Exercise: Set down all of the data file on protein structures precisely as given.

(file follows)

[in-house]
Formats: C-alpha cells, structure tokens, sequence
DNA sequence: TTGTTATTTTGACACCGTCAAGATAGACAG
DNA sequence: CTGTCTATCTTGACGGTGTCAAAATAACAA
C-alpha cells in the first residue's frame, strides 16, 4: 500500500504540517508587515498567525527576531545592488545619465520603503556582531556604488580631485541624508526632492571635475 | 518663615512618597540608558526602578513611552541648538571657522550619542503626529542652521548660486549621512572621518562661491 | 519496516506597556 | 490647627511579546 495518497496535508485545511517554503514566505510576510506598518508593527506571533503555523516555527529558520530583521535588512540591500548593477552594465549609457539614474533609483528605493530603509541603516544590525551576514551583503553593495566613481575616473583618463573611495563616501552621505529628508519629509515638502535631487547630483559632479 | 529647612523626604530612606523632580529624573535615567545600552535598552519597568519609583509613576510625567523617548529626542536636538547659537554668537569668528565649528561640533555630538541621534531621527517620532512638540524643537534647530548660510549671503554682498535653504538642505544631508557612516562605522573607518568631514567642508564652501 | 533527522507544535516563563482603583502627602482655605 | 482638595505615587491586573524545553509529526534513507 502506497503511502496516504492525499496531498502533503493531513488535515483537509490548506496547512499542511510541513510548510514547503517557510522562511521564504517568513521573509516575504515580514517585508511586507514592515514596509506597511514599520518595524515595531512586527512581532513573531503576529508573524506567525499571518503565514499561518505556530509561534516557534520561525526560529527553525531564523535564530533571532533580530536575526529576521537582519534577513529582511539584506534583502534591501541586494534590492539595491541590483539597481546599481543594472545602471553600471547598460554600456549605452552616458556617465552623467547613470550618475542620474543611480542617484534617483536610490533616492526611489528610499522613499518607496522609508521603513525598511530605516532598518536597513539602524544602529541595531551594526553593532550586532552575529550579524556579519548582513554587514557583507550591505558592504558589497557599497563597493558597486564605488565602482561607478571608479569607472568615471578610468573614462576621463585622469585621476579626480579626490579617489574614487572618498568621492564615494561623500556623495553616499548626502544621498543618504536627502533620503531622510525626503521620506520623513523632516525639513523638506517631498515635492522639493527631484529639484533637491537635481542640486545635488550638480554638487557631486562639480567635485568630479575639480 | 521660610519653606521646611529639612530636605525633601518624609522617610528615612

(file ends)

[in-house]
Formats: C-alpha cells, structure tokens, sequence
DNA sequence: TTGTTATTTTGACACCGTCAAGATAGACAG
DNA sequence: CTGTCTATCTTGACGGTGTCAAAATAACAA
C-alpha cells in the first residue's frame, strides 16, 4: 500500500504540517508587515498567525527576531545592488545619465520603503556582531556604488580631485541624508526632492571635475 | 518663615512618597540608558526602578513611552541648538571657522550619542503626529542652521548660486549621512572621518562661491 | 519496516506597556 | 490647627511579546 495518497496535508485545511517554503514566505510576510506598518508593527506571533503555523516555527529558520530583521535588512540591500548593477552594465549609457539614474533609483528605493530603509541603516544590525551576514551583503553593495566613481575616473583618463573611495563616501552621505529628508519629509515638502535631487547630483559632479 | 529647612523626604530612606523632580529624573535615567545600552535598552519597568519609583509613576510625567523617548529626542536636538547659537554668537569668528565649528561640533555630538541621534531621527517620532512638540524643537534647530548660510549671503554682498535653504538642505544631508557612516562605522573607518568631514567642508564652501 | 533527522507544535516563563482603583502627602482655605 | 482638595505615587491586573524545553509529526534513507 502506497503511502496516504492525499496531498502533503493531513488535515483537509490548506496547512499542511510541513510548510514547503517557510522562511521564504517568513521573509516575504515580514517585508511586507514592515514596509506597511514599520518595524515595531512586527512581532513573531503576529508573524506567525499571518503565514499561518505556530509561534516557534520561525526560529527553525531564523535564530533571532533580530536575526529576521537582519534577513529582511539584506534583502534591501541586494534590492539595491541590483539597481546599481543594472545602471553600471547598460554600456549605452552616458556617465552623467547613470550618475542620474543611480542617484534617483536610490533616492526611489528610499522613499518607496522609508521603513525598511530605516532598518536597513539602524544602529541595531551594526553593532550586532552575529550579524556579519548582513554587514557583507550591505558592504558589497557599497563597493558597486564605488565602482561607478571608479569607472568615471578610468573614462576621463585622469585621476579626480579626490579617489574614487572618498568621492564615494561623500556623495553616499548626502544621498543618504536627502533620503531622510525626503521620506520623513523632516525639513523638506517631498515635492522639493527631484529639484533637491537635481542640486545635488550638480554638487557631486562639480567635485568630479575639480 | 521660610519653606521646611529639612530636605525633601518624609522617610528615612